Saturday, April 4, 2015


"They did not yet understand the Scripture that he had to rise from the dead." Jn 20:9

There is no more important feast in the church calendar than Easter. Today we celebrate the breaking down, the shattering of every barrier between us and God. At the beginning of his journey, Jesus was baptized and heard God's confirmation of his mission. In the middle of Lent Jesus shows himself to his apostles as the new Elijah and the new Moses. Startled, Peter, James and John hear the same voice Jesus heard at his baptism, but this time it is addressed to them. "This is my beloved son. Listen to him," and they do. Though it is difficult and often confusing, the memory of God's voice sustains them and they are able to continue to follow Jesus.

Now at Easter, there is no voice, but there is another Epiphany. The tomb is empty. Even death cannot withstand  the power of God, and although the disciples do not fully understand what has happened, they do have some hope. Perhaps the Lord has risen. Perhaps he will return to them in a form they remember. Perhaps he will go before them to prepare a place for them. They cannot be sure of any of this, but because the tomb is empty, it is all possible, and that is enough.No one can fully understand or appreciate the mystery of the Resurrection. It is beyond our ability to articulate, and our only response is a hopeful silence as we wait for the Lord to tell us more.

The Easter mystery happens every day when we pay attention to life as it unfolds. There are no words to express the gratitude we feel for life, for friends, for the church that walks with us on pilgrimage, and while the institution often loses its way and struggles to hold onto forms and places that no longer move people towards God, we should have no fear. This is life, and it is alright. Although it is often painful and confusing, it is life in God and holds the promise of life forever. This is God's Easter promise, and we will now celebrate for fifty days the mystery of God's unfathomable love. Despite our faults and fears, God cannot stop loving us and wanting to be with us.

Today, listen to the earth, enjoy its rhythm, celebrate its gifts.

How can you make Easter happen everyday?

Friday, April 3, 2015

The Easter Vigil

“'See, I give you every seed-bearing plant all over the earth and every tree that has seed-bearing fruit on it to be your food; and to all the animals of the land, all the birds of the air, and all the living creatures that crawl on the ground, I give all the green plants for food.' And so it happened." Gen 1: 29-30

The Easter Vigil is the church's attempt to bring together all the mysteries of faith in a single liturgy. Of course, this can't be done, but we have to try. From the new fire, to the Paschal candle, from the reading of the history of salvation to the baptism of new Christians or the renewal of our baptismal vows, the liturgy is like a smorgasbord of the finest spiritual foods that can be overpowering for even the hungriest spiritual heart.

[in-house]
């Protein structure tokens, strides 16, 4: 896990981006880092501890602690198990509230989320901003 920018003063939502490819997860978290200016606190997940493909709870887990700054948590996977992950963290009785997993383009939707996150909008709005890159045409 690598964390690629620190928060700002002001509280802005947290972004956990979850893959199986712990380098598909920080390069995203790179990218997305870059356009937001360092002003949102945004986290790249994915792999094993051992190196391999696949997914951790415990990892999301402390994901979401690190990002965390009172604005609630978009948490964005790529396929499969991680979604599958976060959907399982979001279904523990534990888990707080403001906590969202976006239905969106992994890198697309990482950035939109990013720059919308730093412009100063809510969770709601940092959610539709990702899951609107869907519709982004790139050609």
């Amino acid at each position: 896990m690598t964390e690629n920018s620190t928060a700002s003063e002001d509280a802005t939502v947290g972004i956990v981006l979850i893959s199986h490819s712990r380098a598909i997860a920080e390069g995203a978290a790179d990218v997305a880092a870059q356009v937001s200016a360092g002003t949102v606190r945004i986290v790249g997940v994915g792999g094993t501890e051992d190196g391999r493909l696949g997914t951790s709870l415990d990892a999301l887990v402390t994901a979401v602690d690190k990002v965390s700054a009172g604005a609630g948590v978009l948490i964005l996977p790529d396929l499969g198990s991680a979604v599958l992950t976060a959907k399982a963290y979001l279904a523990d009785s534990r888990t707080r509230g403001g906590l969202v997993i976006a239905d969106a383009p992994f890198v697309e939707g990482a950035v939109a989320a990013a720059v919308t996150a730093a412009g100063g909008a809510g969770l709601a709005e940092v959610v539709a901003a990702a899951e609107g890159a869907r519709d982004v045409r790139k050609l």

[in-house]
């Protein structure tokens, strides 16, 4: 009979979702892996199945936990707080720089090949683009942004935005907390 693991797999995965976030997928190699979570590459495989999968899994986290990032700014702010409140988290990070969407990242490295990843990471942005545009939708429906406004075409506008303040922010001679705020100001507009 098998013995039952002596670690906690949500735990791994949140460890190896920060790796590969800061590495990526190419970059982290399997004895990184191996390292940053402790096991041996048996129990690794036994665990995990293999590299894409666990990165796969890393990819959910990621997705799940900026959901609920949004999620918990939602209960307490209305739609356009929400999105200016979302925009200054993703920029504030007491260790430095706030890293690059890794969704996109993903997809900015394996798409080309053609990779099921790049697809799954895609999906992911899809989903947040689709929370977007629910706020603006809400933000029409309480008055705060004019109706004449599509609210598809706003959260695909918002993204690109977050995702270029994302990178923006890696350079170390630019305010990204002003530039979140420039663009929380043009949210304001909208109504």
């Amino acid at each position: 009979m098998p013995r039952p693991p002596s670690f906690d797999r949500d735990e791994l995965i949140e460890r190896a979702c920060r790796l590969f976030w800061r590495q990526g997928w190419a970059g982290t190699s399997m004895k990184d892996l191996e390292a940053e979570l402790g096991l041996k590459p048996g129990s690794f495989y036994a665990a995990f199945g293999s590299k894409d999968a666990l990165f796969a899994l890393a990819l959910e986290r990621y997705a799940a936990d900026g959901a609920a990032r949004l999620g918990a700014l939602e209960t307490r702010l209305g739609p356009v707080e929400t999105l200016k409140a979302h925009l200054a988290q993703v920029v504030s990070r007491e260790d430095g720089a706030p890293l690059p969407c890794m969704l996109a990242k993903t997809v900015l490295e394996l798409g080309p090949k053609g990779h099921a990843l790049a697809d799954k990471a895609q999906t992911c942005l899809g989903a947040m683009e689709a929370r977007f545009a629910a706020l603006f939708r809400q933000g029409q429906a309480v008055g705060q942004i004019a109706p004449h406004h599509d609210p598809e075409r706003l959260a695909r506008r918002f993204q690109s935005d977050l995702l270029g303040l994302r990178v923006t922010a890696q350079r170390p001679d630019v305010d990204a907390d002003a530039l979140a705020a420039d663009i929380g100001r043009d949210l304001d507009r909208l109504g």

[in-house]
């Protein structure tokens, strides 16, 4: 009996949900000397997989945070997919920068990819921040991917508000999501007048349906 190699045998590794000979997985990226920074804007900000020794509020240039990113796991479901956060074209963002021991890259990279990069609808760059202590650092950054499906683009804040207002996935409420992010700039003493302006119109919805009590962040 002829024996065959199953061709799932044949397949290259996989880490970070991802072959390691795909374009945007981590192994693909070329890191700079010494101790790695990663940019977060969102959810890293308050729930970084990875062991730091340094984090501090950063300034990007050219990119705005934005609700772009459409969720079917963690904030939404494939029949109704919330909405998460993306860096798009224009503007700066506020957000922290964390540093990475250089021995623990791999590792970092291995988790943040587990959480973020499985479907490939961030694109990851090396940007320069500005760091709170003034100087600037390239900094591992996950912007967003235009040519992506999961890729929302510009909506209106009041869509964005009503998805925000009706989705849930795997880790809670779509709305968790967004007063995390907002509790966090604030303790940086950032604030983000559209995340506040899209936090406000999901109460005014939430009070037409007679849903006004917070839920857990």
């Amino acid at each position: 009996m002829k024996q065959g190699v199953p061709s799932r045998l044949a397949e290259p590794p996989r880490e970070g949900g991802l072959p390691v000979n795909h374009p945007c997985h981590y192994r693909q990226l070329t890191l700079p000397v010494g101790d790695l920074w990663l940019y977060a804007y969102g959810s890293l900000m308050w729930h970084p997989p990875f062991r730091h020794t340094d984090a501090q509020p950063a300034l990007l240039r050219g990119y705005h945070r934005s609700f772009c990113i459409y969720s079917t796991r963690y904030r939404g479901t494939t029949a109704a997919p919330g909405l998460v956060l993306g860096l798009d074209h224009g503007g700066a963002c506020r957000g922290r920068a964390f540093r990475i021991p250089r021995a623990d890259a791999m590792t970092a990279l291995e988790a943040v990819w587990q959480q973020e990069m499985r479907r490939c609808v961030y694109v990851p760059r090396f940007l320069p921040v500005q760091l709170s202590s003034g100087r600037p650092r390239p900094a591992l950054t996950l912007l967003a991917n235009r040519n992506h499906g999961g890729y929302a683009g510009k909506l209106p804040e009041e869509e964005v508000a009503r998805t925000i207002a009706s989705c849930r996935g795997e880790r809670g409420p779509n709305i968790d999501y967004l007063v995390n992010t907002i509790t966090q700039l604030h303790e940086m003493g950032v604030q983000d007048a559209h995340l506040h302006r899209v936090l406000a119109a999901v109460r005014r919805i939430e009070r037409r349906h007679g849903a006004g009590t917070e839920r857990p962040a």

The Eastern church has a simple custom that helps them keep the Easter spirit alive in their hearts. Every time Eastern rite Catholics meet one another during the Easter season they say, "Christ is risen," and the response is, "Truly, he is risen." Offering and receiving this greeting allows a simple religious practice to become a part of daily life. When religious practices and prayers are completely private or reserved for church, the life of faith is limited as well. That Christ lives within and among us as an eternal light is not something to keep to ourselves. Easter's joy is a gift for the whole world.

Today, find a way to make your faith public and joy filled.

Who has impressed you most with the transparency of their faith in daily life?

Thursday, April 2, 2015

Good Friday

"Whom are you looking for?" Jn 18:7

Jesus' question to the soldiers, temple guards and Judas is telling. Those who came out at night to capture him were not looking for a Messiah. Neither were they looking for goodness or compassion. They are like police along the side of a major highway clocking the speed of cars whizzing by. Anyone breaking the speed limit is stopped and handed a ticket. No one is exempt, even government officials.

Like speeding drivers, Jesus had broken the law and had to be punished. That he had walked peacefully among the people, reaching out to the broken and abandoned, did not matter. He had claimed an identity for himself that others painted as blasphemy and he had to be stopped. The soldiers and temple guards were just doing their job. Judas, however, knew better, but his greed was such that he denied what he saw and experienced of the living God for the sake of personal gain.

Today's liturgy forces us to ask painful questions. What are we looking for in our faith? Do we want, like the soldiers, an ordered, simple way to fulfill our obligations, or do we want to be transformed into women and men of conviction and action on behalf of all people seeking to know and enter more deeply into God's love. The questions are stark and unforgiving. There is very little gray today. Let our yes be yes or our no be no. Anything else is from the evil one.(Mt 5:37)

Today, say yes to living the Good News despite your hesitations.

What or who helps you embrace the deaths that come to all each day?

Wednesday, April 1, 2015

Holy Thursday

"Brothers and sisters: I received from the Lord what I also handed on to you, that the Lord Jesus, on the night he was handed over, took bread, and, after he had given thanks, broke it and said, 'This is my body that is for you. Do this in remembrance of me.'” 1 Cor 11: 23-24

Holy Thursday is a wonder filled day of overwhelming fulness and hope. Not only does the Lord wash the feet of his disciples, he also breaks bread with them and reminds them to do the same for one another and for the world. It is all too much for us to absorb.